Dr. Oral Ataniyazova is an obstetrician who also holds a doctorate in medical science. In 1992 she established Perzent, the Karakalpak Center for Reproductive Health and Environment, in order to help the women and children of Karakalpakstan, an ethnically distinct and autonomous republic of Uzbekistan.
Over the last several decades, the Aral Sea — once one of the world’s largest inland seas — has shrunk to almost half its size. Due to the severity of the pollution in the area, it is believed that its entire population has been exposed to dangerous chemicals over extended periods of time. Public health in the region has deteriorated with the worsening ecological situation. Over the past 20 years, there has been an increase in the rates of anemia, kidney and liver diseases, allergies, tuberculosis, birth defects and reproductive pathologies. Women and children are among those most affected by the Aral Sea crisis
"Perzent" means "progeny" in Karakalpak. For her research, Dr. Ataniyazova studied about 5,000 reproductive-age women in Karakalpakstan. Her findings were so alarming that in 1992 she founded the first Karakalpak women's clinic for reproductive health: the "Marriage and Family" Clinic. In addition to scientific research (e.g. on water quality), family planning and medical assistance, Perzent offers a wide range of educational and community programs that focus on raising public awareness about the region’s environmental and health problems. Most of Ataniyazova’s activities concentrate on women and how they can improve their lives, including family health and the quality of food and water.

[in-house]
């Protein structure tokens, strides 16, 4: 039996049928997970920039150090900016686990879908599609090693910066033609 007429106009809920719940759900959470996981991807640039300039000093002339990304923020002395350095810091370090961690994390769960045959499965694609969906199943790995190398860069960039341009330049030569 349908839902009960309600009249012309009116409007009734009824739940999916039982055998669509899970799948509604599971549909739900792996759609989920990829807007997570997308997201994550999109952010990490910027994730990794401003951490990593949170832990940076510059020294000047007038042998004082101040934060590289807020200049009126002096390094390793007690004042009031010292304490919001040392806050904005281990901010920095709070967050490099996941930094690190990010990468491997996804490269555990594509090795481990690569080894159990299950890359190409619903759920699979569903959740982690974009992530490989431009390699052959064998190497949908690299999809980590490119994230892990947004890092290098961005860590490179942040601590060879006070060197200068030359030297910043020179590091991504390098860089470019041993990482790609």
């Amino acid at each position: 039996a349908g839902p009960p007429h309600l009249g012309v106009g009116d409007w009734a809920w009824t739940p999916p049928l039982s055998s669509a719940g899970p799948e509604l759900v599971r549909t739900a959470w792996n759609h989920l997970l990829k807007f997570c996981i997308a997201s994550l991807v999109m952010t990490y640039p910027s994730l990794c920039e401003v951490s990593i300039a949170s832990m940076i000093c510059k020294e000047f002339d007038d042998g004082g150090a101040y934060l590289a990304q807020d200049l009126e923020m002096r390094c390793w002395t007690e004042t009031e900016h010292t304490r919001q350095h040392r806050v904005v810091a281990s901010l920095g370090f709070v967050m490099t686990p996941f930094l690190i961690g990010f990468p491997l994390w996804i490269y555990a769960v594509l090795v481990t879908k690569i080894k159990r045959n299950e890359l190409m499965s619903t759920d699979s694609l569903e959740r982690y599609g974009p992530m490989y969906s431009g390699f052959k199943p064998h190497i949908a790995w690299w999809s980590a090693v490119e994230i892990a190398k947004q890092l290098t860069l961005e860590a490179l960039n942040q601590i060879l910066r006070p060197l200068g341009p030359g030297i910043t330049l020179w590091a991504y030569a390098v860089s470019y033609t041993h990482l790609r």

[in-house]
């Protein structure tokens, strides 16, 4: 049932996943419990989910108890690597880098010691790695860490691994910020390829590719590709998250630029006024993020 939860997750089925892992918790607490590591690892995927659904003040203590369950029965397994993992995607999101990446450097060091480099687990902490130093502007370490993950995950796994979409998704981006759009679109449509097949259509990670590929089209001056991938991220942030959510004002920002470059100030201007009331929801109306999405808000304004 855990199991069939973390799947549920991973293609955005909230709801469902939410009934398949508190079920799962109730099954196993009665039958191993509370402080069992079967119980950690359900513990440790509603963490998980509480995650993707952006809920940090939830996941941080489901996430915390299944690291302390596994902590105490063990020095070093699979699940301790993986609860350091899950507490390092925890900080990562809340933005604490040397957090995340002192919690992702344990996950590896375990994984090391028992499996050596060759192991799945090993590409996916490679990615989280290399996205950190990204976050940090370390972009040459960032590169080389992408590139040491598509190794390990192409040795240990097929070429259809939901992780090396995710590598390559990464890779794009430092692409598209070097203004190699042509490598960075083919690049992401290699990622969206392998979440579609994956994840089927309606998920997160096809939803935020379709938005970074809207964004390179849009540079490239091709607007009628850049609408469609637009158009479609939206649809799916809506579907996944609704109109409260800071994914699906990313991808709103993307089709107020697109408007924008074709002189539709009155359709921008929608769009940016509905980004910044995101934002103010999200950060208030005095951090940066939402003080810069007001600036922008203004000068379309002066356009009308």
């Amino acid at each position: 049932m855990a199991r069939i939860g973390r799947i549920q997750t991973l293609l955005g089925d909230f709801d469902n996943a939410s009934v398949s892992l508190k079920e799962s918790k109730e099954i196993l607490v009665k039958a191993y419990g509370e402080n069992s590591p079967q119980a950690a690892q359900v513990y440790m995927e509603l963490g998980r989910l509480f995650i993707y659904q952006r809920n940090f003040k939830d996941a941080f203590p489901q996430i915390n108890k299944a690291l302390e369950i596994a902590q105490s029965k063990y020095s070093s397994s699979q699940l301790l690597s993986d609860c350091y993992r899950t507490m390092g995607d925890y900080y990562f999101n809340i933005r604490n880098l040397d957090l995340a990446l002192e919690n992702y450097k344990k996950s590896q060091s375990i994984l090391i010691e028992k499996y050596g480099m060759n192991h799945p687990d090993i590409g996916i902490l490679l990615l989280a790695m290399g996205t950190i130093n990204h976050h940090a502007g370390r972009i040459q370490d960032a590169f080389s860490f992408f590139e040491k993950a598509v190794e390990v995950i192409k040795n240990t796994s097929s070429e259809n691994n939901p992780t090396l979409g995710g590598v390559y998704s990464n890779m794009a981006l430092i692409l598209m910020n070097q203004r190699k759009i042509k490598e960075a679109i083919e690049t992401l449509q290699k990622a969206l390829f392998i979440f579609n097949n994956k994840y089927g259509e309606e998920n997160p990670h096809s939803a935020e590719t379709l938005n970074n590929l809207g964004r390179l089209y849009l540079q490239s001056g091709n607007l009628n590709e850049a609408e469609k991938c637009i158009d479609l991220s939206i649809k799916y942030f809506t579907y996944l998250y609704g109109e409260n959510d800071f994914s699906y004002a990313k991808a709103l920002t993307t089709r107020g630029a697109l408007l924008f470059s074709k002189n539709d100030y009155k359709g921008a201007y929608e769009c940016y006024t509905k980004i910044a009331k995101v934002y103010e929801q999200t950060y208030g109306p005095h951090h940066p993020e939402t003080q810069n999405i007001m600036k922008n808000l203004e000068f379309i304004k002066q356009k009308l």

Perzent trains local groups in areas such as health and hygiene, sustainable agriculture, as well as women’s and children’s rights. It created the Ecological Club "Shagala" to provide environmental education programmes in rural areas. Together with the Save the Children Fund it started an environmental education program for 5-6 year old children. Additionally, the centre has published brochures and booklets on health and on the relationship between health (particularly reproductive health) and the environment, and maintains an environmental library open to the public.
With branches in several rural districts, Perzent has created a 50-acre organic farm, a women’s clinic and a publishing house. To fully involve the local people, Perzent actively solicits ideas from communities for practical solutions to the region’s problems. More than 10,000 people have been involved in the organization’s activities.
Ataniyazova has worked on these issues at the national, regional and international levels. As an expert in reproductive health, she has been a key spokesperson addressing various international agencies, including the United Nations. Despite many difficulties during the past two decades, Ataniyazova has helped improve the health and status of women and children in one of the world’s most dramatic ecological hot spots. Undaunted, she continues to speak out about the crisis that is destroying the lives of her patients and the future of their communities. Oral Ataniyazova was honoured with the Goldmann Prize in 2000.